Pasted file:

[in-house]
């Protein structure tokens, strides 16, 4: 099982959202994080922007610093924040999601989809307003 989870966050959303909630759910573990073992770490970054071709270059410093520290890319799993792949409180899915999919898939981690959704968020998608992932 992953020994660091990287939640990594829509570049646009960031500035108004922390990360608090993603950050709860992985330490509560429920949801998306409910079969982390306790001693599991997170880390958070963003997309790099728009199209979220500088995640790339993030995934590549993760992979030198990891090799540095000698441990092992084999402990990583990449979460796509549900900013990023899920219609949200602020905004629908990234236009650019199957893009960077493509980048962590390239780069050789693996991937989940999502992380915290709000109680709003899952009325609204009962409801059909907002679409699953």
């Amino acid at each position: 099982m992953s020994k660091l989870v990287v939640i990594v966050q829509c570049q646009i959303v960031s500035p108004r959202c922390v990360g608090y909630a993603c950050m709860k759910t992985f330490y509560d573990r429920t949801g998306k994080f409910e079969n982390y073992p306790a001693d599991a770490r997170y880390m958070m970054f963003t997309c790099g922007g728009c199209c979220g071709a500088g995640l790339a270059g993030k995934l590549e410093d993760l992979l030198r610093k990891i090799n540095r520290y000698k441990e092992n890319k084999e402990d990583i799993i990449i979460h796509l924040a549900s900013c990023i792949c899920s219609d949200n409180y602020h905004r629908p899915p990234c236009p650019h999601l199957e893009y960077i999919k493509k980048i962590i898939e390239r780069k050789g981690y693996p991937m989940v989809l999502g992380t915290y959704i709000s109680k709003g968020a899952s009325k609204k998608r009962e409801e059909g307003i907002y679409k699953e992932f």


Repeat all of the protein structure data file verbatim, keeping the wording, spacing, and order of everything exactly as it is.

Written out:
[in-house]
């Protein structure tokens, strides 16, 4: 099982959202994080922007610093924040999601989809307003 989870966050959303909630759910573990073992770490970054071709270059410093520290890319799993792949409180899915999919898939981690959704968020998608992932 992953020994660091990287939640990594829509570049646009960031500035108004922390990360608090993603950050709860992985330490509560429920949801998306409910079969982390306790001693599991997170880390958070963003997309790099728009199209979220500088995640790339993030995934590549993760992979030198990891090799540095000698441990092992084999402990990583990449979460796509549900900013990023899920219609949200602020905004629908990234236009650019199957893009960077493509980048962590390239780069050789693996991937989940999502992380915290709000109680709003899952009325609204009962409801059909907002679409699953």
């Amino acid at each position: 099982m992953s020994k660091l989870v990287v939640i990594v966050q829509c570049q646009i959303v960031s500035p108004r959202c922390v990360g608090y909630a993603c950050m709860k759910t992985f330490y509560d573990r429920t949801g998306k994080f409910e079969n982390y073992p306790a001693d599991a770490r997170y880390m958070m970054f963003t997309c790099g922007g728009c199209c979220g071709a500088g995640l790339a270059g993030k995934l590549e410093d993760l992979l030198r610093k990891i090799n540095r520290y000698k441990e092992n890319k084999e402990d990583i799993i990449i979460h796509l924040a549900s900013c990023i792949c899920s219609d949200n409180y602020h905004r629908p899915p990234c236009p650019h999601l199957e893009y960077i999919k493509k980048i962590i898939e390239r780069k050789g981690y693996p991937m989940v989809l999502g992380t915290y959704i709000s109680k709003g968020a899952s009325k609204k998608r009962e409801e059909g307003i907002y679409k699953e992932f």